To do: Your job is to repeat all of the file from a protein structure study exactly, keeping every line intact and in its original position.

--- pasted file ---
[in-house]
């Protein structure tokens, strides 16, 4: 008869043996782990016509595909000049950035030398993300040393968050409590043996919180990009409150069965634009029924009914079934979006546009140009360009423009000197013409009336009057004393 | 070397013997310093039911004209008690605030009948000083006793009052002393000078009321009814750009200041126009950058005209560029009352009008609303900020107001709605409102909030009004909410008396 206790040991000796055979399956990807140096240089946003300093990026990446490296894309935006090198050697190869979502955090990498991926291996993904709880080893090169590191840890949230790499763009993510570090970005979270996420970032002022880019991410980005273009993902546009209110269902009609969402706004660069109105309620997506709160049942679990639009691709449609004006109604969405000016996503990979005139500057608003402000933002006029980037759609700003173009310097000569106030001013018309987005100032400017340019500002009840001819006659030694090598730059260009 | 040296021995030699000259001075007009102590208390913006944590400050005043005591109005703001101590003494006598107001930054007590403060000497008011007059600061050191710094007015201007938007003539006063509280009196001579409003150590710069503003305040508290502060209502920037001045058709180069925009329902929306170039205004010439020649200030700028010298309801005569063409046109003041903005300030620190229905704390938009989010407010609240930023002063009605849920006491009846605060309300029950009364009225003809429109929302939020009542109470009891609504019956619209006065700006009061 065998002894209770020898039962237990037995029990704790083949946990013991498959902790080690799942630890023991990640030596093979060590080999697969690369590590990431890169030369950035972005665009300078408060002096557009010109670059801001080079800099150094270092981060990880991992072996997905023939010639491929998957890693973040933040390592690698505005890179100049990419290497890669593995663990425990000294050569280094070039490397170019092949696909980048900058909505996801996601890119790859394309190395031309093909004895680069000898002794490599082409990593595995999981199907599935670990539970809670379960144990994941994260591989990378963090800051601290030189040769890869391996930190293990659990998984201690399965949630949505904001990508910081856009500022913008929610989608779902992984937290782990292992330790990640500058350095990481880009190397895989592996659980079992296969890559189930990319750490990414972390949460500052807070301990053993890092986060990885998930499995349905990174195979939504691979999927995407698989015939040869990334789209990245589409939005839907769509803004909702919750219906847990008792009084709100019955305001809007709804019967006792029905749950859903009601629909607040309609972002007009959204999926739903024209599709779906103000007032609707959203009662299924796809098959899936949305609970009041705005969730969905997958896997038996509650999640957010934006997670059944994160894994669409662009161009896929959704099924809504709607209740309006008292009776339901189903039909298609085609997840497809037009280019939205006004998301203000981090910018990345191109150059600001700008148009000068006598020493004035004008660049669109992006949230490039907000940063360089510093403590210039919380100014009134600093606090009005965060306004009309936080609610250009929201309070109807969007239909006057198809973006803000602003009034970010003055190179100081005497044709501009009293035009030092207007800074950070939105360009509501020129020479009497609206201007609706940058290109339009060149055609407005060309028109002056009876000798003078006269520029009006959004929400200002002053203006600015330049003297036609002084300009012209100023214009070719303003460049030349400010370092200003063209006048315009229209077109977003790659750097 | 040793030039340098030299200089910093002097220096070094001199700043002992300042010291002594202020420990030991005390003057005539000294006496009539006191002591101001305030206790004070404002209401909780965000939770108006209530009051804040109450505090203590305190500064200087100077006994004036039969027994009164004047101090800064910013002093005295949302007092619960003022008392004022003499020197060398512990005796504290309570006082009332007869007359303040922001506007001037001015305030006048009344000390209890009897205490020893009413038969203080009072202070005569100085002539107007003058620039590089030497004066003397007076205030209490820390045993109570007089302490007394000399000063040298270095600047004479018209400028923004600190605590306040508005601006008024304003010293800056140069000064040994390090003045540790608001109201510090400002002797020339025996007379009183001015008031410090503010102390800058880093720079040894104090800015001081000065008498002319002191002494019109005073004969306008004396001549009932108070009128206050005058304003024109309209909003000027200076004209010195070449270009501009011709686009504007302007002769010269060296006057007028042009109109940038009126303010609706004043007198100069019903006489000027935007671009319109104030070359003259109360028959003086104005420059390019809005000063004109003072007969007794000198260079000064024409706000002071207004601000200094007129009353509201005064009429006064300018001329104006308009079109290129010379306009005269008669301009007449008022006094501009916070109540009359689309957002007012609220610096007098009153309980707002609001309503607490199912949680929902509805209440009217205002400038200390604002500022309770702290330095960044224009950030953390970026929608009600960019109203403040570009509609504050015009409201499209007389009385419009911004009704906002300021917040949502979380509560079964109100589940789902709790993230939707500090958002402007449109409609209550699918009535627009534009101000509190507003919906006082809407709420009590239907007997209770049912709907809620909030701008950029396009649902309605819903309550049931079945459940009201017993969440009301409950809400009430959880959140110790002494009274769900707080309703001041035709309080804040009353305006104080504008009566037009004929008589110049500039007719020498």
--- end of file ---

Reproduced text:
[in-house]
């Protein structure tokens, strides 16, 4: 008869043996782990016509595909000049950035030398993300040393968050409590043996919180990009409150069965634009029924009914079934979006546009140009360009423009000197013409009336009057004393 | 070397013997310093039911004209008690605030009948000083006793009052002393000078009321009814750009200041126009950058005209560029009352009008609303900020107001709605409102909030009004909410008396 206790040991000796055979399956990807140096240089946003300093990026990446490296894309935006090198050697190869979502955090990498991926291996993904709880080893090169590191840890949230790499763009993510570090970005979270996420970032002022880019991410980005273009993902546009209110269902009609969402706004660069109105309620997506709160049942679990639009691709449609004006109604969405000016996503990979005139500057608003402000933002006029980037759609700003173009310097000569106030001013018309987005100032400017340019500002009840001819006659030694090598730059260009 | 040296021995030699000259001075007009102590208390913006944590400050005043005591109005703001101590003494006598107001930054007590403060000497008011007059600061050191710094007015201007938007003539006063509280009196001579409003150590710069503003305040508290502060209502920037001045058709180069925009329902929306170039205004010439020649200030700028010298309801005569063409046109003041903005300030620190229905704390938009989010407010609240930023002063009605849920006491009846605060309300029950009364009225003809429109929302939020009542109470009891609504019956619209006065700006009061 065998002894209770020898039962237990037995029990704790083949946990013991498959902790080690799942630890023991990640030596093979060590080999697969690369590590990431890169030369950035972005665009300078408060002096557009010109670059801001080079800099150094270092981060990880991992072996997905023939010639491929998957890693973040933040390592690698505005890179100049990419290497890669593995663990425990000294050569280094070039490397170019092949696909980048900058909505996801996601890119790859394309190395031309093909004895680069000898002794490599082409990593595995999981199907599935670990539970809670379960144990994941994260591989990378963090800051601290030189040769890869391996930190293990659990998984201690399965949630949505904001990508910081856009500022913008929610989608779902992984937290782990292992330790990640500058350095990481880009190397895989592996659980079992296969890559189930990319750490990414972390949460500052807070301990053993890092986060990885998930499995349905990174195979939504691979999927995407698989015939040869990334789209990245589409939005839907769509803004909702919750219906847990008792009084709100019955305001809007709804019967006792029905749950859903009601629909607040309609972002007009959204999926739903024209599709779906103000007032609707959203009662299924796809098959899936949305609970009041705005969730969905997958896997038996509650999640957010934006997670059944994160894994669409662009161009896929959704099924809504709607209740309006008292009776339901189903039909298609085609997840497809037009280019939205006004998301203000981090910018990345191109150059600001700008148009000068006598020493004035004008660049669109992006949230490039907000940063360089510093403590210039919380100014009134600093606090009005965060306004009309936080609610250009929201309070109807969007239909006057198809973006803000602003009034970010003055190179100081005497044709501009009293035009030092207007800074950070939105360009509501020129020479009497609206201007609706940058290109339009060149055609407005060309028109002056009876000798003078006269520029009006959004929400200002002053203006600015330049003297036609002084300009012209100023214009070719303003460049030349400010370092200003063209006048315009229209077109977003790659750097 | 040793030039340098030299200089910093002097220096070094001199700043002992300042010291002594202020420990030991005390003057005539000294006496009539006191002591101001305030206790004070404002209401909780965000939770108006209530009051804040109450505090203590305190500064200087100077006994004036039969027994009164004047101090800064910013002093005295949302007092619960003022008392004022003499020197060398512990005796504290309570006082009332007869007359303040922001506007001037001015305030006048009344000390209890009897205490020893009413038969203080009072202070005569100085002539107007003058620039590089030497004066003397007076205030209490820390045993109570007089302490007394000399000063040298270095600047004479018209400028923004600190605590306040508005601006008024304003010293800056140069000064040994390090003045540790608001109201510090400002002797020339025996007379009183001015008031410090503010102390800058880093720079040894104090800015001081000065008498002319002191002494019109005073004969306008004396001549009932108070009128206050005058304003024109309209909003000027200076004209010195070449270009501009011709686009504007302007002769010269060296006057007028042009109109940038009126303010609706004043007198100069019903006489000027935007671009319109104030070359003259109360028959003086104005420059390019809005000063004109003072007969007794000198260079000064024409706000002071207004601000200094007129009353509201005064009429006064300018001329104006308009079109290129010379306009005269008669301009007449008022006094501009916070109540009359689309957002007012609220610096007098009153309980707002609001309503607490199912949680929902509805209440009217205002400038200390604002500022309770702290330095960044224009950030953390970026929608009600960019109203403040570009509609504050015009409201499209007389009385419009911004009704906002300021917040949502979380509560079964109100589940789902709790993230939707500090958002402007449109409609209550699918009535627009534009101000509190507003919906006082809407709420009590239907007997209770049912709907809620909030701008950029396009649902309605819903309550049931079945459940009201017993969440009301409950809400009430959880959140110790002494009274769900707080309703001041035709309080804040009353305006104080504008009566037009004929008589110049500039007719020498």